What’s so good about ‘Purim Night’ is that it’s such a sweet story, and yet it’s set in a dismal place – a displaced persons camp in Germany in 1947, populated by war refugees, concentration camp survivors, and former prisoners of war. One of the characters even recounts the deaths of her husband and best friend, her time in concentration camp, her “one rape and many beatings” – and yet I’d still call this story ‘sweet’. I think it’s partly because there’s a glimpse of a beautiful love story in it, an easy but miraculous love, and a surprise for the reader.
It’s also because despite the fact the camp is impoverished and improvised, there’s an unusual sense of warmth in it. These people, celebrating Purim, have survived annihilation, and they are celebrating in the very land this was meant to happen in; their TB hospital was not so long ago a Wehrmacht stable. The ending is difficult; the woman who has lost her husband and best friend is fixated on going to Israel – there, she is sure, she will be saved. The sad naivety of this, her need for this hope, and the awful reality of such dreams today makes for a gruelling moment – which is, I’m sure, exactly what Pearlman intends.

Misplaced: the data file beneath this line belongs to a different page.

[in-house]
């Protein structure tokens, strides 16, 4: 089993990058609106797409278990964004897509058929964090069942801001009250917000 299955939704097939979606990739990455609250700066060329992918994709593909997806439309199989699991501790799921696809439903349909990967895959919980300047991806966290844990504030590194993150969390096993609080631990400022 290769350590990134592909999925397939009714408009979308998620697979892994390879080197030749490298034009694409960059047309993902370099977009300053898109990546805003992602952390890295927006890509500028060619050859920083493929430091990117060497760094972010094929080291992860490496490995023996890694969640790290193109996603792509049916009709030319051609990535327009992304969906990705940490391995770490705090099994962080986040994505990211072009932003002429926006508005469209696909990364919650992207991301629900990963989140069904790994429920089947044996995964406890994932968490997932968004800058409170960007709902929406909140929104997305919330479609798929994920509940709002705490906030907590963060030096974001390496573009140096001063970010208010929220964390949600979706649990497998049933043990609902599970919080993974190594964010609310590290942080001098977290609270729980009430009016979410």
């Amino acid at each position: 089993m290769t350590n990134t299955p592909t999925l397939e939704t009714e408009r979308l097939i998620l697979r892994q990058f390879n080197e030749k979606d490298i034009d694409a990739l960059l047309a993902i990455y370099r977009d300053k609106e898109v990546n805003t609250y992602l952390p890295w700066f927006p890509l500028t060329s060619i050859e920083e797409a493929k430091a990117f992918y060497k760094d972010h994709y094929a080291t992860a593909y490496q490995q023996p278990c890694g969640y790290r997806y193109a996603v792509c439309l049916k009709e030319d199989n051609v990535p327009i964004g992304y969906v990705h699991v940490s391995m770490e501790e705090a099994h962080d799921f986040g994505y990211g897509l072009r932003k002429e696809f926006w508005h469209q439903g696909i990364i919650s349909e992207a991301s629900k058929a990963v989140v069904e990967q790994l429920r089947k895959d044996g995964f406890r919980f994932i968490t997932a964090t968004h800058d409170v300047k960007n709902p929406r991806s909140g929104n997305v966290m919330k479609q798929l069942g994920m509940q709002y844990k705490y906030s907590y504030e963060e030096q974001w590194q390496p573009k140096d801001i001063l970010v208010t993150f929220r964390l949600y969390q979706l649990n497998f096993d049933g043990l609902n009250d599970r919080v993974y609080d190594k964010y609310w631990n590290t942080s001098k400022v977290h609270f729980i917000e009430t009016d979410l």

First published in Binocular Vision, Pushkin Press, 2014